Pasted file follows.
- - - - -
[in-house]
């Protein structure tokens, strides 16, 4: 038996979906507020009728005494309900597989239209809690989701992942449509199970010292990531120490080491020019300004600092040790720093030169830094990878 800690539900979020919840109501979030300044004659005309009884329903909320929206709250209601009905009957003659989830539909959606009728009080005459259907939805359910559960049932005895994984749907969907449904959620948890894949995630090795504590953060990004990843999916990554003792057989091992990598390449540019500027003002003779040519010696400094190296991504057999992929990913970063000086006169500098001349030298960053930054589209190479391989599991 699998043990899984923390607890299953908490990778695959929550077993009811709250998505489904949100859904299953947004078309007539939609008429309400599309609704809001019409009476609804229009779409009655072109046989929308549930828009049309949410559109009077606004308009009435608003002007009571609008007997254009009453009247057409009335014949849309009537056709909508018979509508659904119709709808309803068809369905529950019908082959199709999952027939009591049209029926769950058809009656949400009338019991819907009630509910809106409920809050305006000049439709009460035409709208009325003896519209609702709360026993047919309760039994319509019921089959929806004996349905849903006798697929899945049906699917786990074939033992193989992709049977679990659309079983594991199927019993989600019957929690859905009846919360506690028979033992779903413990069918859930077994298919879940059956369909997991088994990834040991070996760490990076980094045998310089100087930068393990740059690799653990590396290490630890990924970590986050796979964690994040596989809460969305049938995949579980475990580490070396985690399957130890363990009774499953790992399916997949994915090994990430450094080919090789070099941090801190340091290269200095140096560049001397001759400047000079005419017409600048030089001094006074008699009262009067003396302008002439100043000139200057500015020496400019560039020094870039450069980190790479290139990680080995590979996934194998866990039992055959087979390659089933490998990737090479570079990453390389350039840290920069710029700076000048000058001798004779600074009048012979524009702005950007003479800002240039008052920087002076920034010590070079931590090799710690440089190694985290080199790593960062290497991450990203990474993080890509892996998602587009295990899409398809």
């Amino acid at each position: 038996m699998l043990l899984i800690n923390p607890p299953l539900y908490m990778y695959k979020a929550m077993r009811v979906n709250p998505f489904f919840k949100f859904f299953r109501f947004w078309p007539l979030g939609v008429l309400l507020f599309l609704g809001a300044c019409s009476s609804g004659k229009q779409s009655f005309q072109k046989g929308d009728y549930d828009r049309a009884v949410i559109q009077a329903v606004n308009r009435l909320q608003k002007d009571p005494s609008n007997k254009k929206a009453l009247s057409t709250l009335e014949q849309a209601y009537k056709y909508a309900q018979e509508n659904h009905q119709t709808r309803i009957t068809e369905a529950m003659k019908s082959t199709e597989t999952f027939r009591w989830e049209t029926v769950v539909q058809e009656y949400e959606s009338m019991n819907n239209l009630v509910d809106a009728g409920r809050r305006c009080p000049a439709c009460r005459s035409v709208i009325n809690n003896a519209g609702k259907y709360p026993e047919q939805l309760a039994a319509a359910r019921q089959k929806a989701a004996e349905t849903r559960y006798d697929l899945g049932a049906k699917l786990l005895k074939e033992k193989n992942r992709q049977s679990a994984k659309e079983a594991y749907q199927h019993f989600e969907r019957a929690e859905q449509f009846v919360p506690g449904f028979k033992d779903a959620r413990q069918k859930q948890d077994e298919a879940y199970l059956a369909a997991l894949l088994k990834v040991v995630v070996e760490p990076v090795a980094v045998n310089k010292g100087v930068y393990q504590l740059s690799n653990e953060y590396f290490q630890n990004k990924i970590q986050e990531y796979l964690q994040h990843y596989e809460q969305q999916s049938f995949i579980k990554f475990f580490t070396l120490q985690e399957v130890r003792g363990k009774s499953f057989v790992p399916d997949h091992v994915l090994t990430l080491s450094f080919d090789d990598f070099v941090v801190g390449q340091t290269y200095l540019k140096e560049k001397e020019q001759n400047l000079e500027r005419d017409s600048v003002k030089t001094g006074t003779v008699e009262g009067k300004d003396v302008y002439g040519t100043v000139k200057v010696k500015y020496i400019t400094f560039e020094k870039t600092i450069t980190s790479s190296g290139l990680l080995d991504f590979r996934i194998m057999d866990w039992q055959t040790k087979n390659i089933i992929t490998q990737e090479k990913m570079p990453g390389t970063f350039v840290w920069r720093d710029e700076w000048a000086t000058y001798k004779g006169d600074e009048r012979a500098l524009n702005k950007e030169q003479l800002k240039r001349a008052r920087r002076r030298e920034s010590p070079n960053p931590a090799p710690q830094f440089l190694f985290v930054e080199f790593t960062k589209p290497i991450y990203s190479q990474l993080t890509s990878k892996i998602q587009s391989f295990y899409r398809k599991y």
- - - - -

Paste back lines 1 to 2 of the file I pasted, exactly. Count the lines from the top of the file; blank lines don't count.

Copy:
[in-house]
């Protein structure tokens, strides 16, 4: 038996979906507020009728005494309900597989239209809690989701992942449509199970010292990531120490080491020019300004600092040790720093030169830094990878 800690539900979020919840109501979030300044004659005309009884329903909320929206709250209601009905009957003659989830539909959606009728009080005459259907939805359910559960049932005895994984749907969907449904959620948890894949995630090795504590953060990004990843999916990554003792057989091992990598390449540019500027003002003779040519010696400094190296991504057999992929990913970063000086006169500098001349030298960053930054589209190479391989599991 699998043990899984923390607890299953908490990778695959929550077993009811709250998505489904949100859904299953947004078309007539939609008429309400599309609704809001019409009476609804229009779409009655072109046989929308549930828009049309949410559109009077606004308009009435608003002007009571609008007997254009009453009247057409009335014949849309009537056709909508018979509508659904119709709808309803068809369905529950019908082959199709999952027939009591049209029926769950058809009656949400009338019991819907009630509910809106409920809050305006000049439709009460035409709208009325003896519209609702709360026993047919309760039994319509019921089959929806004996349905849903006798697929899945049906699917786990074939033992193989992709049977679990659309079983594991199927019993989600019957929690859905009846919360506690028979033992779903413990069918859930077994298919879940059956369909997991088994990834040991070996760490990076980094045998310089100087930068393990740059690799653990590396290490630890990924970590986050796979964690994040596989809460969305049938995949579980475990580490070396985690399957130890363990009774499953790992399916997949994915090994990430450094080919090789070099941090801190340091290269200095140096560049001397001759400047000079005419017409600048030089001094006074008699009262009067003396302008002439100043000139200057500015020496400019560039020094870039450069980190790479290139990680080995590979996934194998866990039992055959087979390659089933490998990737090479570079990453390389350039840290920069710029700076000048000058001798004779600074009048012979524009702005950007003479800002240039008052920087002076920034010590070079931590090799710690440089190694985290080199790593960062290497991450990203990474993080890509892996998602587009295990899409398809």